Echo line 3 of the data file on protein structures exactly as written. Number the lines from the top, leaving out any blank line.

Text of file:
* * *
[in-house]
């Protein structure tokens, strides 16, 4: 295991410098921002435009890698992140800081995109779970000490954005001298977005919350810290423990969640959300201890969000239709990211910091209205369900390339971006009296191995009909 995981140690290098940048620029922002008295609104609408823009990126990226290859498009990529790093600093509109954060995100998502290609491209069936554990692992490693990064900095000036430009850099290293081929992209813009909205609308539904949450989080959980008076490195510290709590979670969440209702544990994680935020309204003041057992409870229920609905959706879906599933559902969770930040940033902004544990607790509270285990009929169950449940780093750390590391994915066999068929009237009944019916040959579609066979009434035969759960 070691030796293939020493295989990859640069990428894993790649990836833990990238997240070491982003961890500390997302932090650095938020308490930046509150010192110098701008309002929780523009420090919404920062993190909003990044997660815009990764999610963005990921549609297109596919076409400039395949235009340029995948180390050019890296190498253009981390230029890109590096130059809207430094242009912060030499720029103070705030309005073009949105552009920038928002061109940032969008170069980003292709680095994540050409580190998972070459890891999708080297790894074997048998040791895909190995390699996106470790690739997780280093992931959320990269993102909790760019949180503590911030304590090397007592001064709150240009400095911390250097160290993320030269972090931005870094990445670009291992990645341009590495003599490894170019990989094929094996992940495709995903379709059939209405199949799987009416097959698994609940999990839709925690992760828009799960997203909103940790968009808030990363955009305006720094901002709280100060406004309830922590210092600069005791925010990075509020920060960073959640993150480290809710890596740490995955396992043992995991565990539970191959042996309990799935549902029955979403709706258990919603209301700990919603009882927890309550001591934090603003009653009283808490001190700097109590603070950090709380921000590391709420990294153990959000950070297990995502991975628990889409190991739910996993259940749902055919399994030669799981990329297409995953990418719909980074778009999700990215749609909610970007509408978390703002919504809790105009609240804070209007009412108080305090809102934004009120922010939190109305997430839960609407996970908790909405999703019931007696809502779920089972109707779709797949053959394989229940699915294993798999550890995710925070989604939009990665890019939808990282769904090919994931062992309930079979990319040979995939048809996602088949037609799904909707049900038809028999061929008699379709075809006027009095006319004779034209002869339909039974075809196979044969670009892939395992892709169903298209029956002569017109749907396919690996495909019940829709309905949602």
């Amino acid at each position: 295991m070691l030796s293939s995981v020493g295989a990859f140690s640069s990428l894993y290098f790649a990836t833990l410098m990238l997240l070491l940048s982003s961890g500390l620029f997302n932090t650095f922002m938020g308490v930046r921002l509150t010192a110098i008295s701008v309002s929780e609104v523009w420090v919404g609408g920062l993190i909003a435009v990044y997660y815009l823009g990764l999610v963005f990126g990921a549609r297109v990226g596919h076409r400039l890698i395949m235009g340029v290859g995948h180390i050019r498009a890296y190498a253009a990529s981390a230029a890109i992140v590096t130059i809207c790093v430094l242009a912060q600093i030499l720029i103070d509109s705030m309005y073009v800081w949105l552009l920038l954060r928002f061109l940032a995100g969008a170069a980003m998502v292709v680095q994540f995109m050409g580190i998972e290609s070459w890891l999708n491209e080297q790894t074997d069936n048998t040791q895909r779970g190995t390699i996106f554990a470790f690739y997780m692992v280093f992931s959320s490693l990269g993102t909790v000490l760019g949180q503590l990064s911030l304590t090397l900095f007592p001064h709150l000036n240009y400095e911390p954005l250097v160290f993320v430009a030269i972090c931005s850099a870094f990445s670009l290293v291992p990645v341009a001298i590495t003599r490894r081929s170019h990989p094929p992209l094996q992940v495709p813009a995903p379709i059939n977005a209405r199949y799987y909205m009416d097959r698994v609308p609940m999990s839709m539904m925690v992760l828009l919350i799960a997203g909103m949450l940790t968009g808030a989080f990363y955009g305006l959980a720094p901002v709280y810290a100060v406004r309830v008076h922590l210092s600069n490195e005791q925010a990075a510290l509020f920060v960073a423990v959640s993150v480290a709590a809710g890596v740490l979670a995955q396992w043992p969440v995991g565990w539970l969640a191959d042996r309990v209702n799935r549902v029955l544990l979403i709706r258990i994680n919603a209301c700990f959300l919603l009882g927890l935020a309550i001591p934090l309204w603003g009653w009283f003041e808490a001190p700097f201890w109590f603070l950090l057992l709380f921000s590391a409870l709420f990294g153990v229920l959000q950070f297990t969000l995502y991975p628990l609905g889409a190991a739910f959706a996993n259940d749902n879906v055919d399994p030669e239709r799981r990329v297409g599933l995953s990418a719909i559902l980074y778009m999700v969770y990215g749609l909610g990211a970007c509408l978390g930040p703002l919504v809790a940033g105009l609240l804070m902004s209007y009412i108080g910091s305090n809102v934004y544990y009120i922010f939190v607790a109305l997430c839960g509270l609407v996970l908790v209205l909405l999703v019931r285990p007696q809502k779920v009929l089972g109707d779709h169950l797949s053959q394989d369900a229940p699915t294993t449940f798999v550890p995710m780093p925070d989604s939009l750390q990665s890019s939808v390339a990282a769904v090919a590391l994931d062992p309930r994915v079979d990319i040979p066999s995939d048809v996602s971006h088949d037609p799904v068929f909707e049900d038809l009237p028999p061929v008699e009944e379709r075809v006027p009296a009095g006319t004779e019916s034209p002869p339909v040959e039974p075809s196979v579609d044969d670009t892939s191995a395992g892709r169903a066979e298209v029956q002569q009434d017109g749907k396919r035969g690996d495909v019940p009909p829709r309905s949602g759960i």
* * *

């Amino acid at each position: 295991m070691l030796s293939s995981v020493g295989a990859f140690s640069s990428l894993y290098f790649a990836t833990l410098m990238l997240l070491l940048s982003s961890g500390l620029f997302n932090t650095f922002m938020g308490v930046r921002l509150t010192a110098i008295s701008v309002s929780e609104v523009w420090v919404g609408g920062l993190i909003a435009v990044y997660y815009l823009g990764l999610v963005f990126g990921a549609r297109v990226g596919h076409r400039l890698i395949m235009g340029v290859g995948h180390i050019r498009a890296y190498a253009a990529s981390a230029a890109i992140v590096t130059i809207c790093v430094l242009a912060q600093i030499l720029i103070d509109s705030m309005y073009v800081w949105l552009l920038l954060r928002f061109l940032a995100g969008a170069a980003m998502v292709v680095q994540f995109m050409g580190i998972e290609s070459w890891l999708n491209e080297q790894t074997d069936n048998t040791q895909r779970g190995t390699i996106f554990a470790f690739y997780m692992v280093f992931s959320s490693l990269g993102t909790v000490l760019g949180q503590l990064s911030l304590t090397l900095f007592p001064h709150l000036n240009y400095e911390p954005l250097v160290f993320v430009a030269i972090c931005s850099a870094f990445s670009l290293v291992p990645v341009a001298i590495t003599r490894r081929s170019h990989p094929p992209l094996q992940v495709p813009a995903p379709i059939n977005a209405r199949y799987y909205m009416d097959r698994v609308p609940m999990s839709m539904m925690v992760l828009l919350i799960a997203g909103m949450l940790t968009g808030a989080f990363y955009g305006l959980a720094p901002v709280y810290a100060v406004r309830v008076h922590l210092s600069n490195e005791q925010a990075a510290l509020f920060v960073a423990v959640s993150v480290a709590a809710g890596v740490l979670a995955q396992w043992p969440v995991g565990w539970l969640a191959d042996r309990v209702n799935r549902v029955l544990l979403i709706r258990i994680n919603a209301c700990f959300l919603l009882g927890l935020a309550i001591p934090l309204w603003g009653w009283f003041e808490a001190p700097f201890w109590f603070l950090l057992l709380f921000s590391a409870l709420f990294g153990v229920l959000q950070f297990t969000l995502y991975p628990l609905g889409a190991a739910f959706a996993n259940d749902n879906v055919d399994p030669e239709r799981r990329v297409g599933l995953s990418a719909i559902l980074y778009m999700v969770y990215g749609l909610g990211a970007c509408l978390g930040p703002l919504v809790a940033g105009l609240l804070m902004s209007y009412i108080g910091s305090n809102v934004y544990y009120i922010f939190v607790a109305l997430c839960g509270l609407v996970l908790v209205l909405l999703v019931r285990p007696q809502k779920v009929l089972g109707d779709h169950l797949s053959q394989d369900a229940p699915t294993t449940f798999v550890p995710m780093p925070d989604s939009l750390q990665s890019s939808v390339a990282a769904v090919a590391l994931d062992p309930r994915v079979d990319i040979p066999s995939d048809v996602s971006h088949d037609p799904v068929f909707e049900d038809l009237p028999p061929v008699e009944e379709r075809v006027p009296a009095g006319t004779e019916s034209p002869p339909v040959e039974p075809s196979v579609d044969d670009t892939s191995a395992g892709r169903a066979e298209v029956q002569q009434d017109g749907k396919r035969g690996d495909v019940p009909p829709r309905s949602g759960i």